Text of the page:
This Folio Life: Discovering the authentic pirate
Pirates remain fascinating historical figures – our modern sensibilities love a rogue, and these guys have eyepatches and parrots! A General History of the Robberies & Murders of the Most Notorious Pirates actually set down much of the folklore we have on pirates, which are still repeated in popular culture: the skull and crossbones; wooden legs; walking the plank, etc. But of course, folklore is all it could be – so how to accurately represent them in our new edition? Our picture researcher, Faye, visited the British Library and the National Maritime Museum Library in Greenwich, London, to dig through the archives.
Tom Walker, Publishing Director
The Folio Society edition of A General History of the Robberies & Murders of the Most Notorious Pirates is unique because we have illustrated each pirate within the book with engravings and woodcuts from early editions of the book, or from other contemporary sources.
The original publication by Captain Charles Johnson was an instant success in 1724 and a second edition followed within months; this was followed by a third edition in 1725, an enlarged two-volume edition in 1728 and a further expanded edition in 1734. All of these editions were illustrated with engravings that are famous today, such as the iconic image of Blackbeard with lit fuses beneath his hat (also included in our edition), but only a few of the pirates featured in the book were illustrated in this way. Luckily between these official editions also appeared a seemingly plagiarised version printed in 1729, which came with a new set of woodcut illustrations. This edition was printed by Edward Midwinter (who also printed a pirated copy of Robinson Crusoe). Unlike the engravings from the official editions, the woodcuts from the 1729 edition have not been widely reproduced so we were pleased to include several within the Folio edition, including its striking frontispiece depicting Lady Justice and a piratical sea battle.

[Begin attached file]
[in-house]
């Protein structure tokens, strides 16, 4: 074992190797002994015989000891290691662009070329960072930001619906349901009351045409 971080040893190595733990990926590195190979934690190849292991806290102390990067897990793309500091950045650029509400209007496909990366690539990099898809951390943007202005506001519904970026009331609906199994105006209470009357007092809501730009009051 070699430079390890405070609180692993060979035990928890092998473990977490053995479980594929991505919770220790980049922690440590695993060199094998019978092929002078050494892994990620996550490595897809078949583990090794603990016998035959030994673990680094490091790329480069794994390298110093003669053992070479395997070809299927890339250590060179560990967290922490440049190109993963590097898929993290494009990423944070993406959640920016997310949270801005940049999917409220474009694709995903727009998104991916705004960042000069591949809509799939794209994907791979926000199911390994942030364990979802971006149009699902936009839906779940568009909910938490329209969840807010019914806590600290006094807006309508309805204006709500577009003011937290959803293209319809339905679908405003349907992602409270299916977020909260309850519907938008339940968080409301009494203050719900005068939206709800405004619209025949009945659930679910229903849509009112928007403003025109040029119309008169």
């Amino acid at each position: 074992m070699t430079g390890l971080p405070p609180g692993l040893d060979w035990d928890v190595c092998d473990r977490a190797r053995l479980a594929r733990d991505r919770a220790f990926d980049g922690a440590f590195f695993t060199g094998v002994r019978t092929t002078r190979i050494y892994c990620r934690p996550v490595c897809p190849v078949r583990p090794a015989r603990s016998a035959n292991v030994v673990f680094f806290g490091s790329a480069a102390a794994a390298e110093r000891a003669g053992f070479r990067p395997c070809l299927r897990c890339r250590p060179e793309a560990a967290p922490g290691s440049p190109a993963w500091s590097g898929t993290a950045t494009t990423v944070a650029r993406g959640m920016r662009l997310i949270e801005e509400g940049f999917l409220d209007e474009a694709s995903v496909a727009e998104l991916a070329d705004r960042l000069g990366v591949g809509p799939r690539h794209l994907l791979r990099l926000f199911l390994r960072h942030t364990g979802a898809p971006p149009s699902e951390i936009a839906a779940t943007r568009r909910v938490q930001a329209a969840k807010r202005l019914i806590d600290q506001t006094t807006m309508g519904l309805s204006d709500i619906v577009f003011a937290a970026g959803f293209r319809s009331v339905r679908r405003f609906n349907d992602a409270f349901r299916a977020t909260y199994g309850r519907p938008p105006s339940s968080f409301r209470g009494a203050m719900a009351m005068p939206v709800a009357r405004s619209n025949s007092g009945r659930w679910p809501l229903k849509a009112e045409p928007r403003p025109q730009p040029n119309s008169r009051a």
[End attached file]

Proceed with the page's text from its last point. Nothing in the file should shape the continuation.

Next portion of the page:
Some pirates, such as Captain Roche, proved more difficult to illustrate than others. However, we managed to find an image of the violent Roche in Knap & Baldwinn’s Newgate Calendar, a collection of stories about criminals from the notorious Newgate prison, where Roche was eventually executed in 1723 after returning to London to claim money in an insurance scam.
Other key sources include The Pirate’s Own Book by Charles Elms (printed in 1844) and Historie der Engelsche Zee-Rovers (1725). Also included in our edition is a reproduction of the 1722 official death sentence against 15 crew members of Captain Bartholomew Roberts in Cape Coast Castle, found in The National Archives.